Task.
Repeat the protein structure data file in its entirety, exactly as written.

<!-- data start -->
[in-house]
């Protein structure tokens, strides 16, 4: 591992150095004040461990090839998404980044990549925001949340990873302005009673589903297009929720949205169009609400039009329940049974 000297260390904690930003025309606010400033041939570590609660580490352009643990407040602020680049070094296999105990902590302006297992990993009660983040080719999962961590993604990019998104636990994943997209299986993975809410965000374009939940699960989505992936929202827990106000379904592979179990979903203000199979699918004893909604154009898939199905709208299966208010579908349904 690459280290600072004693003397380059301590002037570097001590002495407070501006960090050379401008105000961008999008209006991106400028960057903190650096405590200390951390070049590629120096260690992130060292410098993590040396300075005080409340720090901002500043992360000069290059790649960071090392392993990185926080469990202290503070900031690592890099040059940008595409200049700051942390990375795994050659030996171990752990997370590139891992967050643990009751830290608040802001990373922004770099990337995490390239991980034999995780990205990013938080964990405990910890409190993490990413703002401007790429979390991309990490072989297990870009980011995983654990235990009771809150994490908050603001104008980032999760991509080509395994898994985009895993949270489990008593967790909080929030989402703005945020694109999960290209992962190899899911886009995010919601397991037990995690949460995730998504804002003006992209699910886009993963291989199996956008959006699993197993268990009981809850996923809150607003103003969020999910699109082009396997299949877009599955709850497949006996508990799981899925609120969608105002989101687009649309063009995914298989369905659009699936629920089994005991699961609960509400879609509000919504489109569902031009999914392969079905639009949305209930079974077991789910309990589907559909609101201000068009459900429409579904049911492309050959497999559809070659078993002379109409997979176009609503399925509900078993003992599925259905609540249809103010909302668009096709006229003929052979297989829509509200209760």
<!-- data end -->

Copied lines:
[in-house]
């Protein structure tokens, strides 16, 4: 591992150095004040461990090839998404980044990549925001949340990873302005009673589903297009929720949205169009609400039009329940049974 000297260390904690930003025309606010400033041939570590609660580490352009643990407040602020680049070094296999105990902590302006297992990993009660983040080719999962961590993604990019998104636990994943997209299986993975809410965000374009939940699960989505992936929202827990106000379904592979179990979903203000199979699918004893909604154009898939199905709208299966208010579908349904 690459280290600072004693003397380059301590002037570097001590002495407070501006960090050379401008105000961008999008209006991106400028960057903190650096405590200390951390070049590629120096260690992130060292410098993590040396300075005080409340720090901002500043992360000069290059790649960071090392392993990185926080469990202290503070900031690592890099040059940008595409200049700051942390990375795994050659030996171990752990997370590139891992967050643990009751830290608040802001990373922004770099990337995490390239991980034999995780990205990013938080964990405990910890409190993490990413703002401007790429979390991309990490072989297990870009980011995983654990235990009771809150994490908050603001104008980032999760991509080509395994898994985009895993949270489990008593967790909080929030989402703005945020694109999960290209992962190899899911886009995010919601397991037990995690949460995730998504804002003006992209699910886009993963291989199996956008959006699993197993268990009981809850996923809150607003103003969020999910699109082009396997299949877009599955709850497949006996508990799981899925609120969608105002989101687009649309063009995914298989369905659009699936629920089994005991699961609960509400879609509000919504489109569902031009999914392969079905639009949305209930079974077991789910309990589907559909609101201000068009459900429409579904049911492309050959497999559809070659078993002379109409997979176009609503399925509900078993003992599925259905609540249809103010909302668009096709006229003929052979297989829509509200209760």